According to a case summary issued by the Independent Council of Law Reporting, the Court of Appeal decided the appeal in Rossiter v Pendragon (and the associated case, Clarke v Air Foyle Ltd) last week. The transcript is not yet available.
The Court of Appeal has overturned the EAT decisions in both cases, and held that a change to employees' terms and conditions following a TUPE transfer does not automatically amount to a constructive dismissal - the employee still needs to establish a fundamental breach of his pre-transfer rights. Thus a transferee can vary terms in the same way the original employer might have been able to do, if such a variation would not have been a fundamental breach by the original employer.
I set out the full summary below (copyright ICLR)
An employee could not claim constructive dismissal on a transfer of undertaking where his working conditions had substantially changed to his detriment without showing a fundamental breach of contract by the employer
The Court of Appeal so stated when (i) allowing the appeal of Pendragon plc against the ruling of the Employment Appeal Tribunal  ICR 1265 that its employee Mr Norman Rossiter had been constructively dismissed and (ii) allowing the appeal of Air Foyle Ltd against the decision of the Employment Appeal Tribunal on 3 October 2001 which, on a preliminary ruling, dismissed its appeal against an employment tribunal's decision that Mr Crosby-Clarke had been constructively dismissed.
The two conjoined appeals raised the same issue whether an employee employed on different terms on a transfer of undertaking could establish constructive dismissal by reason of substantial change in his work conditions to his detriment when the acts of the employer were not repudiatory or in breach of contract.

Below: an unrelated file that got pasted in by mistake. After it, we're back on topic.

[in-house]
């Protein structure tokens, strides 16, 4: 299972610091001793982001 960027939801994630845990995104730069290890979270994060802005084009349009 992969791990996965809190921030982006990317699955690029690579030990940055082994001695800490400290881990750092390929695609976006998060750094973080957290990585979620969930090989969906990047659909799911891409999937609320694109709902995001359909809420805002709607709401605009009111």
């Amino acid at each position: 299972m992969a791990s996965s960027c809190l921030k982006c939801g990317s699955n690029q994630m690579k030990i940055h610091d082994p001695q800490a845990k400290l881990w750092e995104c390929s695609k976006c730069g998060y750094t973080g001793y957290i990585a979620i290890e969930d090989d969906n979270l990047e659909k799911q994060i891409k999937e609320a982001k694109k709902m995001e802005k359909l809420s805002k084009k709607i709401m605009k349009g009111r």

PETER GIBSON LJ said that it was quite clear from the language of reg 5(5) of the Transfer of Undertakings (Protection of Employment) Regulations 1981 ("TUPE") that no new right was thereby intended to be created . The regulation preserved the rights arising apart from TUPE and the only such right was that of an employee to resign when faced with repudiation of his contract by the employer. If there were a right to claim constructive dismissal if there had only been a substantial change in circumstances without breach of contract that would arise apart from not under TUPE.
The language of reg 5(5) was chosen to implement art 4(2) of the Directive and s 95(1)(c) of the Employment Rights Act 1996. Only conduct of an employer amounting to repudiation would entitle an employee to terminate a contract without notice.
The appeal tribunal in Rossiter's case ICR 1265,1275 erred in holding that s 95(1(c) should be construed in a way enabling an employee to claim constructive dismissal where there was no repudiatory conduct by the employer. The test in Western Excavating (ECC) Ltd v Sharp  QB 761 still applied as much to a case involving a transfer of undertaking as when there was no transfer.
Jonathan Parker LJ and Sir Christopher Slade agreed.